Lately, I’ve been immersing myself in the world of genealogy and family history. As a private investigator who specializes in adoption searches, genealogy is regularly at the heart of many of my cases, due in large part to the increasing popularity of DNA testing.
My son, my husband, and I all tested our DNA last year. For Christmas, my parents and all of my siblings got on board.
My sister just group texted us all last night with her results. My fair skinned, blonde haired sister is 19% Norwegian. She and my equally fair skinned, blonde brother started chiding my other brother and me, who are both darker skinned with brown hair, by using Google Translate to text in Norwegian.
My results are very heavily British, so I teased the blondies by directing some very British phrases to my brown haired brother.
Although there are minor differences, our DNA results show we all come from the same two parents.
My family is a standard example of many individuals who are sending off their DNA to establish ethnicity estimates, determine if some family story holds true, or assist in better completing a family tree.
But there are others, like my son, who are adopted and might have a deeper rooted desire to uncover their biological family roots, perhaps even identify specific biological family members. Many adoptees are also choosing to register their DNA in order to obtain any bit of health information they can about themselves.
Genealogy is not unique to adoption searches for private investigators. It can also come in quite handy for identifying heirs, locating missing family members, skip tracing, or even lesser known areas such as death penalty mitigation.
Regardless, if you are a private investigator and you have a case in which you need to uncover some genealogical links, these few resources have proven quite handy for me:
Obituaries can provide an abundance of information, particularly names and locations of spouses, children, and grandchildren of the deceased.
I love perusing obituaries because I never know what I am going to uncover.
This website is THE go-to for all things genealogy. It is both free and a great first stop for anyone needing direction for their online research.
Cyndi’s List provides over 180 categories and 650 pages of genealogical information.
Class Reunion Sites and Yearbooks
Class reunion sites, Facebook group pages, reunion coordinators, and even school and local librarians can be of tremendous help in identifying and locating people. Librarians often can get their hands on old yearbooks. They will sometimes even do research for you and scan copies of pages you need.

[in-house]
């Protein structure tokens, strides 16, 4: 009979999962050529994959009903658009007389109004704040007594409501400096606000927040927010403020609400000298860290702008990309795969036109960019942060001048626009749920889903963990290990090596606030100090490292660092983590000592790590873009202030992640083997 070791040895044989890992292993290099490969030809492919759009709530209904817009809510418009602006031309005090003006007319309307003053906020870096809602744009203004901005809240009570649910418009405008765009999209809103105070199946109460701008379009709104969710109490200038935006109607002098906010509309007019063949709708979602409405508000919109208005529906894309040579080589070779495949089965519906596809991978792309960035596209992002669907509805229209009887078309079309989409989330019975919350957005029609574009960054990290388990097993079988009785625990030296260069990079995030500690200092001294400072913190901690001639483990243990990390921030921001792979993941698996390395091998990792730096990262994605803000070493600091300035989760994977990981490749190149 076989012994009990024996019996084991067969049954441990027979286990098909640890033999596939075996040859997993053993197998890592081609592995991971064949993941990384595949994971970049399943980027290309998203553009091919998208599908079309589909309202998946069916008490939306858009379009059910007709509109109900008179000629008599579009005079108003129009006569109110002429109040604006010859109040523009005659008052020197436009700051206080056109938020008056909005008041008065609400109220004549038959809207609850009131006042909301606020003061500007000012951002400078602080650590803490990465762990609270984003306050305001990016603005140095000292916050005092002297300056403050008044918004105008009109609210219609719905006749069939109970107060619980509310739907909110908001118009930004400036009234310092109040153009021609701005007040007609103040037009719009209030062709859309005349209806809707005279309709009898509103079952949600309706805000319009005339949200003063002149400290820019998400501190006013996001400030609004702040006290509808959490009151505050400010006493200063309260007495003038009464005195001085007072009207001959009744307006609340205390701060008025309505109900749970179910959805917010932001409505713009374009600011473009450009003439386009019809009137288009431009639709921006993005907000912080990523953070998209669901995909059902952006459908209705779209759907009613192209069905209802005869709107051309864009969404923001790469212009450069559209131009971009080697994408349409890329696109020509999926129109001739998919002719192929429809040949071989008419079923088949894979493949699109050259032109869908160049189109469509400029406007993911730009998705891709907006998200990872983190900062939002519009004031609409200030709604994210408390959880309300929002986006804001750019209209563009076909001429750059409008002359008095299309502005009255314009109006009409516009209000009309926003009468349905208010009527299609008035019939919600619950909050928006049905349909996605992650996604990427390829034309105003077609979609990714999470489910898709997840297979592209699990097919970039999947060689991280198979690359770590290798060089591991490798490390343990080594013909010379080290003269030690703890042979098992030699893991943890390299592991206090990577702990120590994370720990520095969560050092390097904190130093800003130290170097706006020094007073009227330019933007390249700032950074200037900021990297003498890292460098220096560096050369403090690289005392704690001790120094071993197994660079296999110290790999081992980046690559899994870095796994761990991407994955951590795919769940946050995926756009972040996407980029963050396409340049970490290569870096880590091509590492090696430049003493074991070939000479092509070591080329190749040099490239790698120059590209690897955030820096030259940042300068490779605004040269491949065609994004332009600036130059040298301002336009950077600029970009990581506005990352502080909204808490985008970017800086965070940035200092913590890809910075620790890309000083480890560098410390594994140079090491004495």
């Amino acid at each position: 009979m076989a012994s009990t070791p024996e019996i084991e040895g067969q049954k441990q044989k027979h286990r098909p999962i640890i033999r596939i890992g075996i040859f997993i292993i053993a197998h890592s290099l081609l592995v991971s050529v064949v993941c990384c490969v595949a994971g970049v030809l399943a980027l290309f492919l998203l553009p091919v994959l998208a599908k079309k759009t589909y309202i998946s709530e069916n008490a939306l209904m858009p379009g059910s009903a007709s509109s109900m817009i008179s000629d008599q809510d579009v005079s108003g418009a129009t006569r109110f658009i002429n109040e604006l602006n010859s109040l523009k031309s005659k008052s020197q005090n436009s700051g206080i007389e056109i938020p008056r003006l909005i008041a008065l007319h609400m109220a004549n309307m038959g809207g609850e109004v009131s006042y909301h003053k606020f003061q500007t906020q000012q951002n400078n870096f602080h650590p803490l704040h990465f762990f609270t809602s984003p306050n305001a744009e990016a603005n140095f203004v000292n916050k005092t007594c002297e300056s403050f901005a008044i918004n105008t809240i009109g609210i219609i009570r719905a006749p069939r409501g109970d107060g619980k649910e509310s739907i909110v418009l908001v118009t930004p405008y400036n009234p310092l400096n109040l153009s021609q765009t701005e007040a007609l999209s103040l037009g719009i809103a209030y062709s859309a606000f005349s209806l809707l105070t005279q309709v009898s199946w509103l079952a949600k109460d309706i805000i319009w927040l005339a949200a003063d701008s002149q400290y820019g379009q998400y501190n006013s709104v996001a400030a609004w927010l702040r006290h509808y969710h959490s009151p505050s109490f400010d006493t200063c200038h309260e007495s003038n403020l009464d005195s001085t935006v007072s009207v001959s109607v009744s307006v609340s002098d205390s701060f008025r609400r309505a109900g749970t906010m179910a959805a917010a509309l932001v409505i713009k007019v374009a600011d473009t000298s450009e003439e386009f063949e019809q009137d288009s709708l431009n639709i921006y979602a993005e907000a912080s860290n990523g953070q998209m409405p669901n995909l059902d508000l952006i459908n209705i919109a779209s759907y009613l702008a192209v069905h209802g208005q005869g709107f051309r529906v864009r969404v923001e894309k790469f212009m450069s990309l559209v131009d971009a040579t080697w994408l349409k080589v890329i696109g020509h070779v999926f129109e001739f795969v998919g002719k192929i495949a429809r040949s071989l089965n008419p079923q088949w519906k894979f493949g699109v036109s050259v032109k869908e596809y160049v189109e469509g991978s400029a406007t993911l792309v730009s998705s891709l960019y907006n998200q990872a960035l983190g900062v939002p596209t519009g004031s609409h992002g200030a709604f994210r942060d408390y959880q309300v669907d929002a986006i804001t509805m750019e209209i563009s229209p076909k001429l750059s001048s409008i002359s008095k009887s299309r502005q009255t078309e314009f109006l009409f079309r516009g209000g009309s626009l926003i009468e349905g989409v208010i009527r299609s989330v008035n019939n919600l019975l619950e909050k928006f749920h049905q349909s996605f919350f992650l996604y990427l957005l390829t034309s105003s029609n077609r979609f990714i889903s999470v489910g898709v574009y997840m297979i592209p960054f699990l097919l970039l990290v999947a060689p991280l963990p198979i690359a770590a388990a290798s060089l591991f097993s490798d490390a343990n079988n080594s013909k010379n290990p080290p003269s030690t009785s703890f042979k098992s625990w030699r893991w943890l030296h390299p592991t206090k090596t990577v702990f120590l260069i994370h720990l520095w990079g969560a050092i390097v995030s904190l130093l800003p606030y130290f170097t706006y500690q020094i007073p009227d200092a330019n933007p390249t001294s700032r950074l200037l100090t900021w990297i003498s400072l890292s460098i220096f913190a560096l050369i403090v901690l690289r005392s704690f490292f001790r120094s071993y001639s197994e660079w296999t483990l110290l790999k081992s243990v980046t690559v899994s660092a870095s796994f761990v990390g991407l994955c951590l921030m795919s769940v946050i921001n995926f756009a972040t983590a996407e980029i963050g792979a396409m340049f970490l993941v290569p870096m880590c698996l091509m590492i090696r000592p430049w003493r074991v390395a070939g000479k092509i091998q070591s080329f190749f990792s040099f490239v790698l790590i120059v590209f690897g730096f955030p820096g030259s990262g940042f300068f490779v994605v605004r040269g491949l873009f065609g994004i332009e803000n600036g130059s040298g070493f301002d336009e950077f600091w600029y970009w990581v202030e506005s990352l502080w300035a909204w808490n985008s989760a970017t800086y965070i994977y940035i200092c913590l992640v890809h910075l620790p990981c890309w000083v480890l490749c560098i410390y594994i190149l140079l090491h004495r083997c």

Old yearbooks can be extremely valuable resources and shouldn’t be overlooked.
A few websites for accessing old yearbooks and other related resources are yearbook-finder.com, archives.com, www.e-yearbook.com, www.classmates.com, www.thisoldyearbook.com, www.ebay.com, and www.worldvitalrecords.com.
Marriage and Divorce Records
Marriage and divorce records are so easy to obtain and are accessible by the public. It doesn’t take much to uncover a county’s process in obtaining those records. No ingenuity required here. Just call and ask.
Sometimes, the depth of information I uncover with these records is astounding.
This website provides state and county-level information that should at least be considered before undertaking any county-specific information searches.
Some examples of resources found here are birth and death records, census records, city directories, marriage records, newspapers, obituaries, photos, schools, tax lists, and wills.
Wills and Probate Records
Wills and probate records often list potential heirs’ names, addresses, and other pertinent information. Do not fail to include this crucial step in your search process.
Believe it or not, I have used professional license listings on many occasions to verify information or even identify individuals. Utilizing professional license listings doesn’t necessarily directly establish genealogical links, but it has been so handy for me while working many of my adoption cases that I chose to include it.
I recently worked an adoption case in which my client had non-identifying information about her birth mother that included her profession as a cosmetologist. I called the state licensing body, checked the year in question, and narrowed my search to three different women. One of those women ended up being my client’s birth mother.
The final resource I’ll list is quite simple if you run into any particularly challenging cases that involve genealogy. Contact a professional genealogist and enlist their expertise. They are some of the kindest and most helpful people I have come across professionally. Don’t overlook their ability to come at your case with fresh eyes, and don’t be surprised when they slam dunk your case for you.